Ralph Northam and the modern apology
Apologizing like you really mean it is crucial to any successful relationship.
A legitimate “sorry” matters whether at home, at work, you’re a company that hurt millions of customers, and even in politics.
The career site Mindtools.com says a real apology follows four steps: express remorse, admit responsibility, make amends, and promise it won’t happen again.
But many successful modern leaders teach more strategic apology approaches we all could use to defeat loved ones and anyone who raises questions about our actions. Here are my ten favorites:
1. The Bill Clinton.
Example: “It depends on what the meaning of the word ‘is’ is. If the — if he — if ‘is’ means is and never has been, that is not — that is one thing.”
Confusion over semantics can lead to the coveted, “What? Whatever. Never mind.”
2. The United Airlines.
Strategy: Blame the victim.
Example: The beaten and bloodied passenger was “disruptive and belligerent.”
Also see Every Major Corporate Scandal Response for the best legalistic defense that accepts no responsibility, and then after a multi-billion dollar settlement, re-brands the company as caring about humanity. With a bright new logo.
3. The Bill O’Reilly.
Strategy: Bluster and play victim. Throw in your kids who are victimized by your victimization.
Example: “You know, am I mad at God? Yeah, I’m mad at him. I wish I had more protection. I wish this stuff didn’t happen. I can’t explain it to you. If I die tomorrow and I get an opportunity, I’ll say ‘why’d you guys work me over like that? Didn’t know my children were going to be punished? And they’re innocent.’”
4. The Elizabeth Holmes/Theranos.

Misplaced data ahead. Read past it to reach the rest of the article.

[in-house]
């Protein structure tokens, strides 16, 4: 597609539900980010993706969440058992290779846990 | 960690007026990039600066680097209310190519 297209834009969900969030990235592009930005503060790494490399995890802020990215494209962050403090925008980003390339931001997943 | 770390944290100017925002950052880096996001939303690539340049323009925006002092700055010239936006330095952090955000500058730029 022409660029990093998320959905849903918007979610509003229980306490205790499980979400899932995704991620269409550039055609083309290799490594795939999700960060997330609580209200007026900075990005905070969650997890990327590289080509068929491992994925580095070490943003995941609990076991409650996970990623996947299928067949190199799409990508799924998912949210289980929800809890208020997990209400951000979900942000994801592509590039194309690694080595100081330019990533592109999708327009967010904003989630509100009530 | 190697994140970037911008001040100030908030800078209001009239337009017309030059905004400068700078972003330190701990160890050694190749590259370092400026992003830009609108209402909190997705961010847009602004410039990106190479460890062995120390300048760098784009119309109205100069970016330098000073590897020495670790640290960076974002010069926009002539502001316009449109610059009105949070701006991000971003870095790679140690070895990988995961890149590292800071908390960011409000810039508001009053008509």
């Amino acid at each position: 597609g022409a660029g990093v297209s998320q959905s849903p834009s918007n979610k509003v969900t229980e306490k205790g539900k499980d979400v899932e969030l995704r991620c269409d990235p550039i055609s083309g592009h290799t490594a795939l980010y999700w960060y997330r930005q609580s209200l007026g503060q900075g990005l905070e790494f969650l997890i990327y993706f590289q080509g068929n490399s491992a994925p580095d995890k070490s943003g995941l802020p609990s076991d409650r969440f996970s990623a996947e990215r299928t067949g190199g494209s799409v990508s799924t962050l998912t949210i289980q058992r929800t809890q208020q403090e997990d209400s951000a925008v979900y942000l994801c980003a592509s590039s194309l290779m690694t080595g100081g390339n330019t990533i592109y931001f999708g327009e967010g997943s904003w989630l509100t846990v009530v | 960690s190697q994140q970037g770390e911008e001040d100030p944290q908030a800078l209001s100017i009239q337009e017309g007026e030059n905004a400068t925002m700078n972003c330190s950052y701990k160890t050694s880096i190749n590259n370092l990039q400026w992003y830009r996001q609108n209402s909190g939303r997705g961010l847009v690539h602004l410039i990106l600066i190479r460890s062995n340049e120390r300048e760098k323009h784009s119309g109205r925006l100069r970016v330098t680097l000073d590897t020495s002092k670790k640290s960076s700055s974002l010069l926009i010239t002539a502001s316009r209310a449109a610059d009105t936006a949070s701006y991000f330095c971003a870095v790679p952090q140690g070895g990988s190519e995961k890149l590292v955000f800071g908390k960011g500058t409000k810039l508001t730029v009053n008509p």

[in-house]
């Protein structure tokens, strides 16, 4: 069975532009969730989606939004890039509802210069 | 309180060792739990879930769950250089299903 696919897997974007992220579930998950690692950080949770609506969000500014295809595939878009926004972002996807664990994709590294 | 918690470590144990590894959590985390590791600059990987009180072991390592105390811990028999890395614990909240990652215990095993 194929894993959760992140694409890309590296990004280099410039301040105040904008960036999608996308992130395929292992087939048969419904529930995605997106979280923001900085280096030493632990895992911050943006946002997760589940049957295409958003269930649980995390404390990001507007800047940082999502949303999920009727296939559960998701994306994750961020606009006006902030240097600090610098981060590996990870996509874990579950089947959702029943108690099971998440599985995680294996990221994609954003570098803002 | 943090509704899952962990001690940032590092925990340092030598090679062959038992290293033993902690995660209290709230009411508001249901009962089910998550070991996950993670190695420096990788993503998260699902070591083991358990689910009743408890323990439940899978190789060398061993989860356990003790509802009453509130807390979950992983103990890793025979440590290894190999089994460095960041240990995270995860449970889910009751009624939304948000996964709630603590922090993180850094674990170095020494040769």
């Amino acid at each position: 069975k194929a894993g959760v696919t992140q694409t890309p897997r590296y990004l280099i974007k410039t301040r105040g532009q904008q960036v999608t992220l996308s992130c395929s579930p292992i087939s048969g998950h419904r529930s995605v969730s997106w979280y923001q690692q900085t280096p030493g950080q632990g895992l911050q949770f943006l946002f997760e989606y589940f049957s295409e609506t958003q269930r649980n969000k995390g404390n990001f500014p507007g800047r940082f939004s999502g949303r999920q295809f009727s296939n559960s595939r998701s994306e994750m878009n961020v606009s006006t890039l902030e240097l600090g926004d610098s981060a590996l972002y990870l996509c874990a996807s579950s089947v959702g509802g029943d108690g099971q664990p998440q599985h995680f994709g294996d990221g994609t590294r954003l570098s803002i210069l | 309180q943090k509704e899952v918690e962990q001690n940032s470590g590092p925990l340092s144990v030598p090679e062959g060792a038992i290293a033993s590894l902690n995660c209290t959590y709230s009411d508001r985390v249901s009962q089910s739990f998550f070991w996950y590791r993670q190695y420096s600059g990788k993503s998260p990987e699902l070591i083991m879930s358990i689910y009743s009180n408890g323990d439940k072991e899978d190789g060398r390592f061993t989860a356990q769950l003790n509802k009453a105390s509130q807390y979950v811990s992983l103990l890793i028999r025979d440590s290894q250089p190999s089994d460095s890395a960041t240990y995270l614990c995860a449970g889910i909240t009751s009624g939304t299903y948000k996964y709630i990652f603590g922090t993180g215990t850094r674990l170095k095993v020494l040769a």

Strategy: When in a hole, keep digging.
Example: “With each FDA filing, Theranos is showing that our finger-stick tests are just as accurate as venous draws, starting with our first FDA clearance this summer.”
Theranos and Holmes are now out of business and under federal indictment facing criminal charges related to fraudulent claims about their revolutionary blood test.
5. The Trump.
Strategy: Never express remorse, admit responsibility, make amends and promise it won’t happen again. You never do anything wrong and even if you did, people who really love you don’t care. When all else fails, blame the media for quoting you verbatim.
Example: “Mexico will build the wall.” See also: ~7,600 lies or misleading claims in nearly 750 days in office.
Note to kids: If the president does it, it must be OK.
6. The Harvey Weinstein.
Strategy: Blame Hugh Heffner.
Example: “I came of age in the 60’s and 70’s, when all the rules about behavior and workplaces were different. That was the culture then.”
If that doesn’t work because you were born in the 80’s, blame Bill Clinton. Otherwise, blame drugs and alcohol that made you an ass but you’re getting help.
7. The Louis C.K., Act I.
Strategy: Full open kimono, exposing your human failings that involved opening your kimono, plus shocked realization of what most decent people know by instinct or intuition, or from growing up with humans.
Example: “What I learned later in life, too late, is that when you have power over another person, asking them to look at your d**k isn’t a question. It’s a predicament for them.”
If people can’t open their hearts when you open your heart about opening your pants, then they’re the sick ones.
8. The Louis C.K., Act II (The Comeback).
Strategy: Joke — not really sorry.
Example: New stand-up set mocking survivors of the Parkland school shooting.
9. The Mark Zuckerberg.
Strategy: Sneer at stupid questions.
Zuckerberg (before U.S. Senate inquiry into Facebook’s gross abuses of privacy and trust): I’ll answer the question. You want answers?
Senator: I think I’m entitled to them.
Zuckerberg: You want answers?!
Senator: I want the truth!
Zuckerberg: You can’t handle the truth!
10. The Virginia Governor Ralph Northam.
Example: I’m truly sorry. But on further review and huddling with family, friends and advisers, I didn’t do it. That’s not me. So actually I’m not sorry. Although I may have authorized it. Also, I did once do it, but at a different time. So I’m sorry about that time but not the other time. That’s not who I am.
Jeffrey Denny is a Washington writer